This system turned out to be mutually beneficial at a time when the blocs still felt secure at the lower levels of armaments. The parties were able to spend less on their militaries and more on civilian needs. The system thus provided economic gain without altering the strategic balance. The happy ending of the Cold War provided a good occasion to give the treaty a new footing, doing away with the blocs while preserving transparency.

    The adaptation of the treaty to that end never entered into force, as the precondition to which all the states-parties, including Russia, agreed—that 

    Russia would pull back its troops and materiel from Georgia and Moldova—was never met. Quite the contrary, one might say after the 2008 Russian intervention in Georgia. Moreover, in 2007, Russia unilaterally “suspended” implementation of its obligations under the treaty. Transparency, cooperation, predictability, and stability were heavily affected, and several efforts to find a mutually acceptable solution to the impasse failed.

    Under these circumstances, this year’s review conference is likely to conclude that the CFE Treaty continues to suffer from the failure of one state-party to implement its obligations. Although 29 of the 30 states-parties continue to implement the treaty among themselves, the relevance of the pact is heavily affected because of Russian behavior. As noted earlier, the treaty’s value does not lie in mutual inspections between Denmark and the Netherlands.

    In the light of the foregoing, the Netherlands wants to appeal to all states-parties and to Russia in particular to return to the negotiating table. As with the Vienna Document, this is not a plea for just Dutch interests, but one that serves a common goal: stability and security for Europe. That goal transcends the undeniable differences among the countries of the continent. 

    The Open Skies Treaty 

    The Open Skies Treaty, the third pillar of European conventional arms control, still can be called quite successful. It offers its states-parties an unprecedented level of transparency, including the right to take photographs of military installations.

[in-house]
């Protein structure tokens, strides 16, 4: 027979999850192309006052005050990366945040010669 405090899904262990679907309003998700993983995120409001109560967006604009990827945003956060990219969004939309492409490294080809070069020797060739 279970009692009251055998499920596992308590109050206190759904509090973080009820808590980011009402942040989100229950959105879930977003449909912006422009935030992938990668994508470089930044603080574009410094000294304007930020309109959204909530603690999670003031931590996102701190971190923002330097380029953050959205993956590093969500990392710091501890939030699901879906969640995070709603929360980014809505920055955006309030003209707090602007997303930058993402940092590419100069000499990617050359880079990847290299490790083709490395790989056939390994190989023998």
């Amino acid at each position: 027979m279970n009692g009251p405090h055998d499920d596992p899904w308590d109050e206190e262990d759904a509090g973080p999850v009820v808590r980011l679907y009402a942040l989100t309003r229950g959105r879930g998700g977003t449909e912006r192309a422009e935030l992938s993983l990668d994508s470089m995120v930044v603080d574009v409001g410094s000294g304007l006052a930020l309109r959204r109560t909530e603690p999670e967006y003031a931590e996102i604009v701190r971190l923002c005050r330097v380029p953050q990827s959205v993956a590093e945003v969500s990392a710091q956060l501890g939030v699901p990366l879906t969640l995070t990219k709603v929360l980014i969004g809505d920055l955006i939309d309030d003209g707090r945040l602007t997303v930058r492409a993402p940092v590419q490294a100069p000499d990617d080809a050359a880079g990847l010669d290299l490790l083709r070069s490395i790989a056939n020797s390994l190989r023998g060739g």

Unfortunately, the political upheaval in Europe has not left this treaty untouched. Russia’s restrictive interpretation of certain provisions and unilateral limitation of observation flights over its territory have affected the treaty’s effectiveness. For example, some areas have been declared off-limits for observation flights, and the accessibility of others has been hampered by restrictions on the altitude of overflights. 

    As always, states-parties are supposed to adhere faithfully to the letter and spirit of the treaty. Once again, the goal is simple and, one would hope, shared by all: promotion of transparency and predictability and thus of stability and security on the European continent.

    Conclusion

    Today, the citizens of Europe live in circumstances that they had hoped they had left behind. Dividing lines and mistrust have again emerged in Europe. Yet, the instruments in place should at least contribute to predictability and thus stability and security on the continent. 

    They are the three instruments of arms control that have served Europe and the rest of the world so well in the past, including times when tension presumably ran even higher than today. Arms control instruments in themselves are not designed to prevent or stop crises, but they can lead to a restoration of trust and confidence by offering mutual transparency about capabilities and the intentions of their signatories. This is not something that countries can afford to throw away or to slowly let wither. They should act this year to restart the cycle that would lead to a more stable and secure continent. 

    ENDNOTE

    1.   “Active Engagement, Modern Defence: Strategic Concept for the Defence and Security of the Members of the North Atlantic Treaty Organization,” n.d., http://www.nato.int/nato_static_fl2014/assets/pdf/pdf_publications/20120214_strategic-concept-2010-eng.pdf (adopted at the NATO summit in Lisbon in November 2010).


    Lucien Kleinjan is the Netherlands’ special envoy for conventional arms control.

    Although it might seem counterintuitive, the instruments of conventional arms control in Europe still have a pivotal role to play.

    "Eye In the Sky" Captures Drone Policy Debate for Filmgoers

    Two young terrorist recruits are being fitted with suicide bombs in a home in the outskirts of Nairobi. High-value targets on the United States and United Kingdom kill lists share tea with them before they are suited up to make videos. The opportunity to strike these targets and potentially prevent a devastating attack is fleeting. This is the story central to the new film Eye in the Sky . Drone warfare has captured the attention of the media, national security experts, and policymakers alike. Eye in the Sky brings the issue to a wider audience and unpacks much of the current policy debates...

    Autonomous Arms Debate Set for Next Step

    May 2016

    By Jeff Abramson

    Governments agreed last month on a recommendation for a more formal process for discussing lethal autonomous weapons systems in meetings that would begin in 2017. 

    That process, if approved in December, would seek to identify options for weapons that are sometimes called “killer robots.” A growing number of governments and experts have called for a pre-emptive ban on the weapons systems.

    Although the exact definition of the systems remains contentious, many officials and experts have expressed concern that such weapons could use lethal force without “meaningful human control.”